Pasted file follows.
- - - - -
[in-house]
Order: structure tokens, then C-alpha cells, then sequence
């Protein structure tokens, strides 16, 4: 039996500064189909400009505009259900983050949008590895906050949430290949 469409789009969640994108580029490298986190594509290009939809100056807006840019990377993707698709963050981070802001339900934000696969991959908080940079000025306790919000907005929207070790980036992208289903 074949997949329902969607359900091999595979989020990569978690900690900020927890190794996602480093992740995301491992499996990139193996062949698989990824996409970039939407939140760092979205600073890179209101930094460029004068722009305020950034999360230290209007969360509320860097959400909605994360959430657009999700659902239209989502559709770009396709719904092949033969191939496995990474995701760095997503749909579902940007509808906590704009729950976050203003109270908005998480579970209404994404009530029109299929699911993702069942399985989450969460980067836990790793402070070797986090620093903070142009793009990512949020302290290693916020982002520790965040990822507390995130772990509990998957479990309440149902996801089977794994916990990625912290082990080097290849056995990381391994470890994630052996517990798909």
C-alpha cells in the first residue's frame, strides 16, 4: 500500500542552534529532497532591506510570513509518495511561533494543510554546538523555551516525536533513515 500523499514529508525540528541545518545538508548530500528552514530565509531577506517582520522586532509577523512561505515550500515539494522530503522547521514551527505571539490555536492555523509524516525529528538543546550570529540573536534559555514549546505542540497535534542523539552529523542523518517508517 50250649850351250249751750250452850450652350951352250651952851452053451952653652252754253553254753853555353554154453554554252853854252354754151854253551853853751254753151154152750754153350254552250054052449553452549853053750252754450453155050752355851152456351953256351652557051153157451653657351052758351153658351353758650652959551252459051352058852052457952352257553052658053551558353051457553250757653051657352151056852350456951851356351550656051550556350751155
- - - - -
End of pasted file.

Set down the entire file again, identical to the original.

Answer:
[in-house]
Order: structure tokens, then C-alpha cells, then sequence
């Protein structure tokens, strides 16, 4: 039996500064189909400009505009259900983050949008590895906050949430290949 469409789009969640994108580029490298986190594509290009939809100056807006840019990377993707698709963050981070802001339900934000696969991959908080940079000025306790919000907005929207070790980036992208289903 074949997949329902969607359900091999595979989020990569978690900690900020927890190794996602480093992740995301491992499996990139193996062949698989990824996409970039939407939140760092979205600073890179209101930094460029004068722009305020950034999360230290209007969360509320860097959400909605994360959430657009999700659902239209989502559709770009396709719904092949033969191939496995990474995701760095997503749909579902940007509808906590704009729950976050203003109270908005998480579970209404994404009530029109299929699911993702069942399985989450969460980067836990790793402070070797986090620093903070142009793009990512949020302290290693916020982002520790965040990822507390995130772990509990998957479990309440149902996801089977794994916990990625912290082990080097290849056995990381391994470890994630052996517990798909």
C-alpha cells in the first residue's frame, strides 16, 4: 500500500542552534529532497532591506510570513509518495511561533494543510554546538523555551516525536533513515 500523499514529508525540528541545518545538508548530500528552514530565509531577506517582520522586532509577523512561505515550500515539494522530503522547521514551527505571539490555536492555523509524516525529528538543546550570529540573536534559555514549546505542540497535534542523539552529523542523518517508517 50250649850351250249751750250452850450652350951352250651952851452053451952653652252754253553254753853555353554154453554554252853854252354754151854253551853853751254753151154152750754153350254552250054052449553452549853053750252754450453155050752355851152456351953256351652557051153157451653657351052758351153658351353758650652959551252459051352058852052457952352257553052658053551558353051457553250757653051657352151056852350456951851356351550656051550556350751155